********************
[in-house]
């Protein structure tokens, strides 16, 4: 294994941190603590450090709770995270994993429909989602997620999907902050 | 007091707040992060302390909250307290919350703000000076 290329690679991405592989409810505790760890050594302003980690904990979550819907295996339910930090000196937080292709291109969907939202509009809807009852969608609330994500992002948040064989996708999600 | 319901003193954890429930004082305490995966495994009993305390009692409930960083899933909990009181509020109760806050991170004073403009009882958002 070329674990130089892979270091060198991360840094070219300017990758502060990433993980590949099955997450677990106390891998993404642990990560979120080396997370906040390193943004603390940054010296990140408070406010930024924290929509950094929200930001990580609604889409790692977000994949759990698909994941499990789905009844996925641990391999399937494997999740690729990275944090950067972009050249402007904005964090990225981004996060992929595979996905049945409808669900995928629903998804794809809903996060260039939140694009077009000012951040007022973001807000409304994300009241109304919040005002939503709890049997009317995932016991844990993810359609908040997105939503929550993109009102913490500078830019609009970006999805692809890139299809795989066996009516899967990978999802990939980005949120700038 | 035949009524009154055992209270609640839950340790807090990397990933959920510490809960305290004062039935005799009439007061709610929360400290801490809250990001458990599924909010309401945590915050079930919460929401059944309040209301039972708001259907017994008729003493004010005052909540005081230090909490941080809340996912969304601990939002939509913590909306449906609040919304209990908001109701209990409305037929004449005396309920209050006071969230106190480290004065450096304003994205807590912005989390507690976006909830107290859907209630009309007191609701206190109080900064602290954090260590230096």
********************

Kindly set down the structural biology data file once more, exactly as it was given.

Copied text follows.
[in-house]
């Protein structure tokens, strides 16, 4: 294994941190603590450090709770995270994993429909989602997620999907902050 | 007091707040992060302390909250307290919350703000000076 290329690679991405592989409810505790760890050594302003980690904990979550819907295996339910930090000196937080292709291109969907939202509009809807009852969608609330994500992002948040064989996708999600 | 319901003193954890429930004082305490995966495994009993305390009692409930960083899933909990009181509020109760806050991170004073403009009882958002 070329674990130089892979270091060198991360840094070219300017990758502060990433993980590949099955997450677990106390891998993404642990990560979120080396997370906040390193943004603390940054010296990140408070406010930024924290929509950094929200930001990580609604889409790692977000994949759990698909994941499990789905009844996925641990391999399937494997999740690729990275944090950067972009050249402007904005964090990225981004996060992929595979996905049945409808669900995928629903998804794809809903996060260039939140694009077009000012951040007022973001807000409304994300009241109304919040005002939503709890049997009317995932016991844990993810359609908040997105939503929550993109009102913490500078830019609009970006999805692809890139299809795989066996009516899967990978999802990939980005949120700038 | 035949009524009154055992209270609640839950340790807090990397990933959920510490809960305290004062039935005799009439007061709610929360400290801490809250990001458990599924909010309401945590915050079930919460929401059944309040209301039972708001259907017994008729003493004010005052909540005081230090909490941080809340996912969304601990939002939509913590909306449906609040919304209990908001109701209990409305037929004449005396309920209050006071969230106190480290004065450096304003994205807590912005989390507690976006909830107290859907209630009309007191609701206190109080900064602290954090260590230096």